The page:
G protein functional selectivity in metabolic disorders
Type 2 diabetes is a metabolic disease characterized by elevated circulating sugar levels that result from reduced insulin secretion from pancreatic beta cells and reduced sensitivity to insulin. Current treatments are effective in reversing many of the symptoms, but they do not stop the progression of the metabolic dysfunction. As a result, the vast majority of patients with diabetes will die from a heart attack or stroke, and the disease remains the main cause of blindness, kidney failure, and non-traumatic amputations. There is an urgent need to develop new treatments.
Both genetic and functional studies have identified G protein-coupled receptors (GPCR) and regulators of G protein signaling expressed in beta cells as potential targets for the development of new treatments. The value of GPCR-targeted therapy for type 2 diabetes has been demonstrated by drugs targeting the glucagon-like peptide-1 (GLP1) receptor, but various side effects accompany their use, including nausea, hypoglycemic episodes, and no long-term restoration of beta cell function. An underlying cause of these undesirable effects relates to the fact that each GPCR can engage several signaling pathways that are responsible for their different actions. Recent progress in GPCR studies revealed that it should be possible to design drugs that selectively regulate the therapeutically relevant pathways while sparing those responsible for the adverse effects.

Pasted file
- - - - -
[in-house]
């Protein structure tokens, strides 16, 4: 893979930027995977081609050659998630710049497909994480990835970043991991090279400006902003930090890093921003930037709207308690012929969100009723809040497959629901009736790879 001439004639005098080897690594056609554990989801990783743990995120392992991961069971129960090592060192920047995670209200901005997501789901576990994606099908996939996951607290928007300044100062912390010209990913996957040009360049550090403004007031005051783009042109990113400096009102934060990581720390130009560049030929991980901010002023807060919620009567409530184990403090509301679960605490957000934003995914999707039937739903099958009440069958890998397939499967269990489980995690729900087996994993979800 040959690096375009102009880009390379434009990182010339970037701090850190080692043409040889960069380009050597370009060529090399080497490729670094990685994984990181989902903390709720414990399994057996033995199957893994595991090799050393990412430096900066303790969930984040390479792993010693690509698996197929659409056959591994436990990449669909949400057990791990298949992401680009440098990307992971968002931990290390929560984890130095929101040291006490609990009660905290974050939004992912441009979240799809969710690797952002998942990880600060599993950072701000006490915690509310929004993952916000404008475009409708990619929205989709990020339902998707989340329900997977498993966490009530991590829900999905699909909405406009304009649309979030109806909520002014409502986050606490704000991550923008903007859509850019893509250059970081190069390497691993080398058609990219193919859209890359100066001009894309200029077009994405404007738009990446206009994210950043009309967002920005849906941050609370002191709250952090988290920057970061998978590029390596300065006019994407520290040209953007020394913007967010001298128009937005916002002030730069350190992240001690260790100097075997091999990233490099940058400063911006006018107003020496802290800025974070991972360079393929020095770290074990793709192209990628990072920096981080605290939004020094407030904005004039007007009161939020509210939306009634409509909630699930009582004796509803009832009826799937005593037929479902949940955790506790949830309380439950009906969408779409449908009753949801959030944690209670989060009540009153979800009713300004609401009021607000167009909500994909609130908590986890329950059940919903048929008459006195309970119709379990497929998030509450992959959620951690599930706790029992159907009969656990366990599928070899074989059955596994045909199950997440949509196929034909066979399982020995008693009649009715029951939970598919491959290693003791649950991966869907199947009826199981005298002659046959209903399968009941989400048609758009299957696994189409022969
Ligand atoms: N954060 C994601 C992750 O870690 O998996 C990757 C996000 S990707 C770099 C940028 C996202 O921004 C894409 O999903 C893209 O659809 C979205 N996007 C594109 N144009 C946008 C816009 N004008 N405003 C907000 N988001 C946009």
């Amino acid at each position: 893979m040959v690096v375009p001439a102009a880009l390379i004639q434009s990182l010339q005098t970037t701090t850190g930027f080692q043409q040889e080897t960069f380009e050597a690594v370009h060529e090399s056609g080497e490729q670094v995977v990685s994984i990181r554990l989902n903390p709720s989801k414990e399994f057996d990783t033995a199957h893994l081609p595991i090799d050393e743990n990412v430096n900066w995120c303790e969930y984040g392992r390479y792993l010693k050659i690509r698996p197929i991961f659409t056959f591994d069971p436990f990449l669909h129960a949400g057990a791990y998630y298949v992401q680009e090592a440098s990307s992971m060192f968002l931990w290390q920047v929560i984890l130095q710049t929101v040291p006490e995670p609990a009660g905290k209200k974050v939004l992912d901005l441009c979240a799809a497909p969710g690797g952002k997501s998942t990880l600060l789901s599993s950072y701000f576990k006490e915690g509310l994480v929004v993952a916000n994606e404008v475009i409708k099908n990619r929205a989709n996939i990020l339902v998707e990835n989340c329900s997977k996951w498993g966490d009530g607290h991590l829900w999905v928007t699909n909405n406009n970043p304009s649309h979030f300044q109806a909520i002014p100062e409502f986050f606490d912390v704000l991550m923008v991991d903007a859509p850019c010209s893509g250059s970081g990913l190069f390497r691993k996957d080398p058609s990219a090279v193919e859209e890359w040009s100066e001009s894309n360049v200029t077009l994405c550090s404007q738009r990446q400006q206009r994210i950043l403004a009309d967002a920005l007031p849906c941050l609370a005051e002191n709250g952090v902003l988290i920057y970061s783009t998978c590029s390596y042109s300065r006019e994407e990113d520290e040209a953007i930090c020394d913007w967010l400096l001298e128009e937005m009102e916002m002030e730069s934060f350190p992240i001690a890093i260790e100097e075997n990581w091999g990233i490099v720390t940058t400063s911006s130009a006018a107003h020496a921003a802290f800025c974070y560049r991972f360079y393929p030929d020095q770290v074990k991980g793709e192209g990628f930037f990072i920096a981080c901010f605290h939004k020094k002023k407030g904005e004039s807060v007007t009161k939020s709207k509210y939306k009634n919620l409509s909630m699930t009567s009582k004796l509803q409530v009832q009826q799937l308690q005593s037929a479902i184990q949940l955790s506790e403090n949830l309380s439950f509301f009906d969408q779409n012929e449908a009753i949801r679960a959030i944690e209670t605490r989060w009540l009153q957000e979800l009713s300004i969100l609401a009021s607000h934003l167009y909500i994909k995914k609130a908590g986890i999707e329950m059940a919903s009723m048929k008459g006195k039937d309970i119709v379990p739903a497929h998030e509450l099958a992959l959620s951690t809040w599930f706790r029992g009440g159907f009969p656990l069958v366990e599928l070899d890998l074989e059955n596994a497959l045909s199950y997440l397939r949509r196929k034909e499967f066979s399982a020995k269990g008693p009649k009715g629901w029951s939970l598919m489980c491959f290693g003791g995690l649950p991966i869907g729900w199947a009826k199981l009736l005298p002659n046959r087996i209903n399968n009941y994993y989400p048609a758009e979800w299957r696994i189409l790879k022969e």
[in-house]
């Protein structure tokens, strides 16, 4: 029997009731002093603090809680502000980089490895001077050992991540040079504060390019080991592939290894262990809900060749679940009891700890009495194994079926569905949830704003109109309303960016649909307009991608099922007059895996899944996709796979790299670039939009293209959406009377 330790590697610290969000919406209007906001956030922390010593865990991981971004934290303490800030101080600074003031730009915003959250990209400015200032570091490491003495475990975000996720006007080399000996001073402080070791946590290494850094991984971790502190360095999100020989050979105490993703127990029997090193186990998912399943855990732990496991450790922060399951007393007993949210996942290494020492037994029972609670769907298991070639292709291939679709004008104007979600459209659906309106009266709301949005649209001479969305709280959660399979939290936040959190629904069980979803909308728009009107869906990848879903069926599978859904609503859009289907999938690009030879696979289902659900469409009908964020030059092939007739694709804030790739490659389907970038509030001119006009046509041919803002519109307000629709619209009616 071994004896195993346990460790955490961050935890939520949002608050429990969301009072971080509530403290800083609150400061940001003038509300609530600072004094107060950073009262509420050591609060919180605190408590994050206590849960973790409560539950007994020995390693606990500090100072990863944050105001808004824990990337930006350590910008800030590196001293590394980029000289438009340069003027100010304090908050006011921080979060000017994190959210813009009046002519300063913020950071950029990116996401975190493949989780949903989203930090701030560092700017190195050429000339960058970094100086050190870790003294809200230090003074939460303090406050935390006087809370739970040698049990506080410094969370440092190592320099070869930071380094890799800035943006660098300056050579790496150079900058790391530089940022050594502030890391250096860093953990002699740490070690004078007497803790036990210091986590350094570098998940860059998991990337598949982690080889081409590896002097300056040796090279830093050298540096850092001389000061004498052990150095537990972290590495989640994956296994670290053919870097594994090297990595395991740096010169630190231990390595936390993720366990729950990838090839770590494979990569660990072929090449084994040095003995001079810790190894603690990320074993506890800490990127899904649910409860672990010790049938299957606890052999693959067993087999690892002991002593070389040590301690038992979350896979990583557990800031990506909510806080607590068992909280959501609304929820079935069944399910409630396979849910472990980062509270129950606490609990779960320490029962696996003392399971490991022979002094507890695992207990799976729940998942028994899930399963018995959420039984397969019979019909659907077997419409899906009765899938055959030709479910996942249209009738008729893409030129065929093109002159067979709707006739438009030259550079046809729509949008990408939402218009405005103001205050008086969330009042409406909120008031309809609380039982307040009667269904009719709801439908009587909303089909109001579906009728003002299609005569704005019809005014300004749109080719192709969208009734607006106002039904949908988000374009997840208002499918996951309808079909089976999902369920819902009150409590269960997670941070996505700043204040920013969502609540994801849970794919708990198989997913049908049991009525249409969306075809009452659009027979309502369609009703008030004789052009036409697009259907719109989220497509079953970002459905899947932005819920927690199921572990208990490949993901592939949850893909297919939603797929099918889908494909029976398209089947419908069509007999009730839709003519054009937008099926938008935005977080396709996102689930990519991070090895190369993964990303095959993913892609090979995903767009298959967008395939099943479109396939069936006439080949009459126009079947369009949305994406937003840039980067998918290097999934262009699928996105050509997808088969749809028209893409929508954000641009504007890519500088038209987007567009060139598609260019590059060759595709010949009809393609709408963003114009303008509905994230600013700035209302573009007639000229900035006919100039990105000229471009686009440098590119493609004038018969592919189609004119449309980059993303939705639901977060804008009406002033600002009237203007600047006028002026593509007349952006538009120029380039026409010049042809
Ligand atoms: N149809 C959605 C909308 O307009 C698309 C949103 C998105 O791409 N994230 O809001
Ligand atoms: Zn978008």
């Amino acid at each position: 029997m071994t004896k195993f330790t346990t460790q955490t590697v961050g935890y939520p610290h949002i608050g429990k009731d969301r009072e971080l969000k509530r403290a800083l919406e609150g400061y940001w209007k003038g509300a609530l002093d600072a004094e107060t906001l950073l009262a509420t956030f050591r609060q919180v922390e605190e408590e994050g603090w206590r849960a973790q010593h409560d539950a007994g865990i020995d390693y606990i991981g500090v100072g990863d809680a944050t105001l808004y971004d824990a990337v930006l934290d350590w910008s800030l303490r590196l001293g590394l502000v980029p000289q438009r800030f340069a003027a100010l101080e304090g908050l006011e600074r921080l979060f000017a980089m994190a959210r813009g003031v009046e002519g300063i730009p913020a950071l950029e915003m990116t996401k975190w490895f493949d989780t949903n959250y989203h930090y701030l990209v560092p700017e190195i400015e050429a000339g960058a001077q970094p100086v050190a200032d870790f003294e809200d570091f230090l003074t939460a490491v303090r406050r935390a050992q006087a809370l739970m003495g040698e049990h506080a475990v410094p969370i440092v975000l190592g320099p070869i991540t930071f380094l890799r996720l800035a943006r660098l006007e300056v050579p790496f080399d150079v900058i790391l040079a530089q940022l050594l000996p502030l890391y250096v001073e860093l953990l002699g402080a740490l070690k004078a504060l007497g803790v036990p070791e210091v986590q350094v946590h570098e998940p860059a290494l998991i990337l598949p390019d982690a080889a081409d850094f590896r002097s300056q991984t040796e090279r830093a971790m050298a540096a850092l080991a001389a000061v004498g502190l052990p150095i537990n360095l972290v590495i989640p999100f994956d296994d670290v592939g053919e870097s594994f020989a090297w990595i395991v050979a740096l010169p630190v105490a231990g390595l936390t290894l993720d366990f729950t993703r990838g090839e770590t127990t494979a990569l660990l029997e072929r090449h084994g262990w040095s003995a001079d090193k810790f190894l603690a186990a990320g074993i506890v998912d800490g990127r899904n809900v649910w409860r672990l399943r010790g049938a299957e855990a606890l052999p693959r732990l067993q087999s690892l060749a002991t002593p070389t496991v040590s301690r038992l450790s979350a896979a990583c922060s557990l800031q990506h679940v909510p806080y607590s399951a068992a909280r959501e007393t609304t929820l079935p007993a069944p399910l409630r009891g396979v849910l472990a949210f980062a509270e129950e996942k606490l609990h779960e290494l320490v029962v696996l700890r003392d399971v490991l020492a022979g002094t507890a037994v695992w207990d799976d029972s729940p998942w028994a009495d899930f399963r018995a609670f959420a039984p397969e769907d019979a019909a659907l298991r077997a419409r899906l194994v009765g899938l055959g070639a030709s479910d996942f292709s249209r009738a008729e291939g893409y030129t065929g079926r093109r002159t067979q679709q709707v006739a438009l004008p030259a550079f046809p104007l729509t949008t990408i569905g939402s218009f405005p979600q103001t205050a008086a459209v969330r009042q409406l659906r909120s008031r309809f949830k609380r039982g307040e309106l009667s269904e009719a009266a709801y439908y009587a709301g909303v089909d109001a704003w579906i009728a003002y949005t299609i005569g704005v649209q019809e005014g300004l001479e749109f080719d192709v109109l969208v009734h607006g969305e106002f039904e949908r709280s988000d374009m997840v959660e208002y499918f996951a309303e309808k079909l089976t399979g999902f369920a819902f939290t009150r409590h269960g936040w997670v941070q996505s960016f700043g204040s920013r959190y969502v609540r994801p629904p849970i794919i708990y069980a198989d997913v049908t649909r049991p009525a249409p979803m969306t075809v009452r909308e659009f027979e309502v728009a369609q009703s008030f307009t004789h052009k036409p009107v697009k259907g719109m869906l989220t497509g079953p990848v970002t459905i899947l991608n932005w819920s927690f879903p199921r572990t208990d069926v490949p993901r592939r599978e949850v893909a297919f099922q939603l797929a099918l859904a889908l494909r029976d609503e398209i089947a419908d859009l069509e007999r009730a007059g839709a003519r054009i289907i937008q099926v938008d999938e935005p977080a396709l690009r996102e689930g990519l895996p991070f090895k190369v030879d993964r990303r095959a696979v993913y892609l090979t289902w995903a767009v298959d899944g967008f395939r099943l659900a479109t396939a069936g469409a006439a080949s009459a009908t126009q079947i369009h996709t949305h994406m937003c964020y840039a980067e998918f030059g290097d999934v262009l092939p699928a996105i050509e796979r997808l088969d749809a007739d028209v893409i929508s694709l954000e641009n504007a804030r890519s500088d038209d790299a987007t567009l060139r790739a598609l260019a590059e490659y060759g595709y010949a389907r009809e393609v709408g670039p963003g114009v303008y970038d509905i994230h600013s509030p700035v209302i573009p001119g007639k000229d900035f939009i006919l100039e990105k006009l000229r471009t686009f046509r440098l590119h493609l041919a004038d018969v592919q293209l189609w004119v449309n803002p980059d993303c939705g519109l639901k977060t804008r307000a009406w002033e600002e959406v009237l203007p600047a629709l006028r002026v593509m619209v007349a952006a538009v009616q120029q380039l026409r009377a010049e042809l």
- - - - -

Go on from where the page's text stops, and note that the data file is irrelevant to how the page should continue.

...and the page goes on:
For this purpose, a better understanding of the molecular determinants controlling the different pathways engaged by a given GPCR and its cognate G proteins is needed. Combining structure-based in-silico modelling with biochemical/biophysical assays, this project aims to identify protein partners and function/specificity determinants to probe the role of the individual signaling pathways engaged by the GLP1 receptor that will allow the development of more efficacious and safer drugs against type 2 diabetes.
This project was selected for funding through the fifth research competition of the Joint Canada-Israel Health Research Program. This initiative is a partnership between IDRC, the Canadian Institutes of Health Research, the Israel Science Foundation, and the Azrieli Foundation.